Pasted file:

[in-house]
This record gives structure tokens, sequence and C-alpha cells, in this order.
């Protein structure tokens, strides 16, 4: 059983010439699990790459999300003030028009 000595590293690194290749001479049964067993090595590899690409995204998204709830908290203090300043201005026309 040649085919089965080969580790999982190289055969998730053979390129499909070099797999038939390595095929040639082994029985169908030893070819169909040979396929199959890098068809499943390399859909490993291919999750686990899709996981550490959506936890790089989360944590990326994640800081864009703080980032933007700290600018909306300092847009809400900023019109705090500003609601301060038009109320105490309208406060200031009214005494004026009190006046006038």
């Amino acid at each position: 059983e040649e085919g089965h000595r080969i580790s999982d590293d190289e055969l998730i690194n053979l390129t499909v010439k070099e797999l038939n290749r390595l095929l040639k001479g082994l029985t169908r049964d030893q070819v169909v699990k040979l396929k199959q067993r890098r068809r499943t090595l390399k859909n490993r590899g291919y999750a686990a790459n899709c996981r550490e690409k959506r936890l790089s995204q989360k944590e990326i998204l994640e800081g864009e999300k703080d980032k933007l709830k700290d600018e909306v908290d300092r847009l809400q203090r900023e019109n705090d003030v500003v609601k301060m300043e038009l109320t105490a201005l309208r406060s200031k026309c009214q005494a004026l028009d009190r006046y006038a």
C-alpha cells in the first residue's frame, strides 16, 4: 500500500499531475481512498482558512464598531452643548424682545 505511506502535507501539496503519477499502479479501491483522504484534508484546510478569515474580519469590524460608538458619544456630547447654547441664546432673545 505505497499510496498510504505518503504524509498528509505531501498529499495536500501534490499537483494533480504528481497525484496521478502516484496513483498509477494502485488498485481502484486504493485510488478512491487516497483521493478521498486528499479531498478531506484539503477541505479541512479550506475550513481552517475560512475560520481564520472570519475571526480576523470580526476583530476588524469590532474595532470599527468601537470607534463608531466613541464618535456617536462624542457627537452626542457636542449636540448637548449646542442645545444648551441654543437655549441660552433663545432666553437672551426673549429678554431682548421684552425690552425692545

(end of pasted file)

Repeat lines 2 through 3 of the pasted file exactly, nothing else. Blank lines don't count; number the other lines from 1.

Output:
This record gives structure tokens, sequence and C-alpha cells, in this order.
């Protein structure tokens, strides 16, 4: 059983010439699990790459999300003030028009 000595590293690194290749001479049964067993090595590899690409995204998204709830908290203090300043201005026309 040649085919089965080969580790999982190289055969998730053979390129499909070099797999038939390595095929040639082994029985169908030893070819169909040979396929199959890098068809499943390399859909490993291919999750686990899709996981550490959506936890790089989360944590990326994640800081864009703080980032933007700290600018909306300092847009809400900023019109705090500003609601301060038009109320105490309208406060200031009214005494004026009190006046006038």